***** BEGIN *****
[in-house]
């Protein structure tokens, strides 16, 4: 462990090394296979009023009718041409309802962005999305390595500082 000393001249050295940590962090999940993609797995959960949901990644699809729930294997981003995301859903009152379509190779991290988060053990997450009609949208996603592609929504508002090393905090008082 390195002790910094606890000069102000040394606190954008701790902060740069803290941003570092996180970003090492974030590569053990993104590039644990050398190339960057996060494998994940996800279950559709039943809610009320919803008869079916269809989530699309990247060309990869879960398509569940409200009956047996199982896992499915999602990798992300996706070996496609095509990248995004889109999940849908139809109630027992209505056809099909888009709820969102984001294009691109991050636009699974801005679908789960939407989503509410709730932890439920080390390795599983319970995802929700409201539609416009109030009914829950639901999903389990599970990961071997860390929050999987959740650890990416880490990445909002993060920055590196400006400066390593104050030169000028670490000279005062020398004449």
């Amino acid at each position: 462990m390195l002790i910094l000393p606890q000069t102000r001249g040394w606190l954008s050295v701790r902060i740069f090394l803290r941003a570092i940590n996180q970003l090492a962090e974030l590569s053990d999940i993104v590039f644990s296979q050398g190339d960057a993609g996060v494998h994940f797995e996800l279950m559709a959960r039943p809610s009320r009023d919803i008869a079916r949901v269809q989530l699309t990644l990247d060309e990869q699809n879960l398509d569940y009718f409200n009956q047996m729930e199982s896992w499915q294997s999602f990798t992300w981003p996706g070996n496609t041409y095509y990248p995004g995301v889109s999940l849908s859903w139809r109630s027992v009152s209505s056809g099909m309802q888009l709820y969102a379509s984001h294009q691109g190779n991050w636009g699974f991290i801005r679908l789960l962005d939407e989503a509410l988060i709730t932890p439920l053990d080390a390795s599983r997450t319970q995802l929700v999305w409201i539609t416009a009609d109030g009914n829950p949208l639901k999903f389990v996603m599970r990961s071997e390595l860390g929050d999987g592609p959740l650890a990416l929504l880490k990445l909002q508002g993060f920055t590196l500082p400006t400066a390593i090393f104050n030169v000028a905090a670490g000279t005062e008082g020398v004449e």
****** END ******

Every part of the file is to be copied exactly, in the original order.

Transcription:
[in-house]
């Protein structure tokens, strides 16, 4: 462990090394296979009023009718041409309802962005999305390595500082 000393001249050295940590962090999940993609797995959960949901990644699809729930294997981003995301859903009152379509190779991290988060053990997450009609949208996603592609929504508002090393905090008082 390195002790910094606890000069102000040394606190954008701790902060740069803290941003570092996180970003090492974030590569053990993104590039644990050398190339960057996060494998994940996800279950559709039943809610009320919803008869079916269809989530699309990247060309990869879960398509569940409200009956047996199982896992499915999602990798992300996706070996496609095509990248995004889109999940849908139809109630027992209505056809099909888009709820969102984001294009691109991050636009699974801005679908789960939407989503509410709730932890439920080390390795599983319970995802929700409201539609416009109030009914829950639901999903389990599970990961071997860390929050999987959740650890990416880490990445909002993060920055590196400006400066390593104050030169000028670490000279005062020398004449």
């Amino acid at each position: 462990m390195l002790i910094l000393p606890q000069t102000r001249g040394w606190l954008s050295v701790r902060i740069f090394l803290r941003a570092i940590n996180q970003l090492a962090e974030l590569s053990d999940i993104v590039f644990s296979q050398g190339d960057a993609g996060v494998h994940f797995e996800l279950m559709a959960r039943p809610s009320r009023d919803i008869a079916r949901v269809q989530l699309t990644l990247d060309e990869q699809n879960l398509d569940y009718f409200n009956q047996m729930e199982s896992w499915q294997s999602f990798t992300w981003p996706g070996n496609t041409y095509y990248p995004g995301v889109s999940l849908s859903w139809r109630s027992v009152s209505s056809g099909m309802q888009l709820y969102a379509s984001h294009q691109g190779n991050w636009g699974f991290i801005r679908l789960l962005d939407e989503a509410l988060i709730t932890p439920l053990d080390a390795s599983r997450t319970q995802l929700v999305w409201i539609t416009a009609d109030g009914n829950p949208l639901k999903f389990v996603m599970r990961s071997e390595l860390g929050d999987g592609p959740l650890a990416l929504l880490k990445l909002q508002g993060f920055t590196l500082p400006t400066a390593i090393f104050n030169v000028a905090a670490g000279t005062e008082g020398v004449e």